“I was called by UPS Madan for a discussion on Thursday. I have, once again, made it very clear that if the government decides to come up with the car depot on Aarey land, then we will hold even bigger agitations against it.
It is not just the issue of cutting down trees; we are concerned about the biodiversity of the entire area where the car depot is proposed to come up,” Aggarwal confirmed to mid-day.
Sources claimed that the panel had prepared their report and had even sent the CM an unofficial version, but are yet to make the final version public, as they are still trying to reach an amicable compromise with activists. In fact, the meeting seems to be an attempt to test the waters and see how people will react if the panel were to stick to Aarey as the location for the car shed.
“The committee has already prepared a final report after verifying all the citizens’ suggestions and objections, but the problem is that no decision has been taken on where the car depot should be located, because Aarey seems to be the only suitable option,” said an MMRDA official, adding that the panel was also willing to make changes to the car depot’s design if that pacifies upset environmentalists.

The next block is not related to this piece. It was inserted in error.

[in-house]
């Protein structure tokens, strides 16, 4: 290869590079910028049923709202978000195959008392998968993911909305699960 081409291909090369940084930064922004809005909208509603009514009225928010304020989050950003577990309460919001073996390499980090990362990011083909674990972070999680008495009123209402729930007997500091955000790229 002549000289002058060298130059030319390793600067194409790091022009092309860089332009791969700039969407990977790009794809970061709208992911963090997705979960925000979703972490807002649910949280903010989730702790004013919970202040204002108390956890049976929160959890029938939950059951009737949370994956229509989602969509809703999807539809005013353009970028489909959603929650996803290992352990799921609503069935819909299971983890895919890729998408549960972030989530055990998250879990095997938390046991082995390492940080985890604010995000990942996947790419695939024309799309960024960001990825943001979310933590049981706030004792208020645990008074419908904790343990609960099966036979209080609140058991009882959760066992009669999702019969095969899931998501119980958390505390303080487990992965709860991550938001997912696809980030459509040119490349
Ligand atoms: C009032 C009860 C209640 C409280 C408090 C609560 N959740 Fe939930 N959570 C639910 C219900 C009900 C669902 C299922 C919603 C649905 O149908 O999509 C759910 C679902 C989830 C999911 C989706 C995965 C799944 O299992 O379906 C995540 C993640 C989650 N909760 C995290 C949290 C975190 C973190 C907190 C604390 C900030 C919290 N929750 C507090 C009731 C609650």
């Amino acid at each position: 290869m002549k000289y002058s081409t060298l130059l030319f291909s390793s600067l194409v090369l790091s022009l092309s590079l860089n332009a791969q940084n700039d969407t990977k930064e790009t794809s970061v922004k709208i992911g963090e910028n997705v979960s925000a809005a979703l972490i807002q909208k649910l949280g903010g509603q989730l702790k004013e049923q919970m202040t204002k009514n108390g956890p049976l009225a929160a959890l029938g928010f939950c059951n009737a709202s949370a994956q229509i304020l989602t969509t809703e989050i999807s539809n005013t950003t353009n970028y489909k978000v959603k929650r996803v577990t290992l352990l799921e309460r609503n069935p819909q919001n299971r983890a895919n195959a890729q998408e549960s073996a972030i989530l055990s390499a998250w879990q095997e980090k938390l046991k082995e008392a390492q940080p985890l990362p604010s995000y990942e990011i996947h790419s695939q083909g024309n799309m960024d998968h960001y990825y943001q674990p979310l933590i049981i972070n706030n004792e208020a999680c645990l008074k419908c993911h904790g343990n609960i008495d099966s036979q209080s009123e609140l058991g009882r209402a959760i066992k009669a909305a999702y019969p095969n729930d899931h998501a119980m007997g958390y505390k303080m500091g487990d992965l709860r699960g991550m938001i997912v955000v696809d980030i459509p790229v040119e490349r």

This approach has raised the hackles of activists, who are already upset that the expert panel is taking so long to submit the report. While sources within the MMRDA said that it was unlikely that the car depot would be shifted out of Aarey Colony, environmentalists argued they would not compromise on this.
“There are many NGOs, political parties, and individuals who have been opposing the car depot at Aarey, and all of them should have been called for discussion rather than calling one person. The committee was given a specific period to submit the report. Months have passed, but it has not submitted the report yet; there needs to be answerability for this as well,” said activist Anand Pendharkar from the NGO SPROUTS.
Activists also insist that the panel look at other locations, namely the salt pan land at Kanjurmarg, Dharavi, or even Mahalaxmi racecourse. They said it was not just about the 2,000-3,000 trees that stood to be axed for the car shed in Aarey, but was also about the rich local biodiversity that would be sacrificed, and the tribal communities displaced, as a result of this.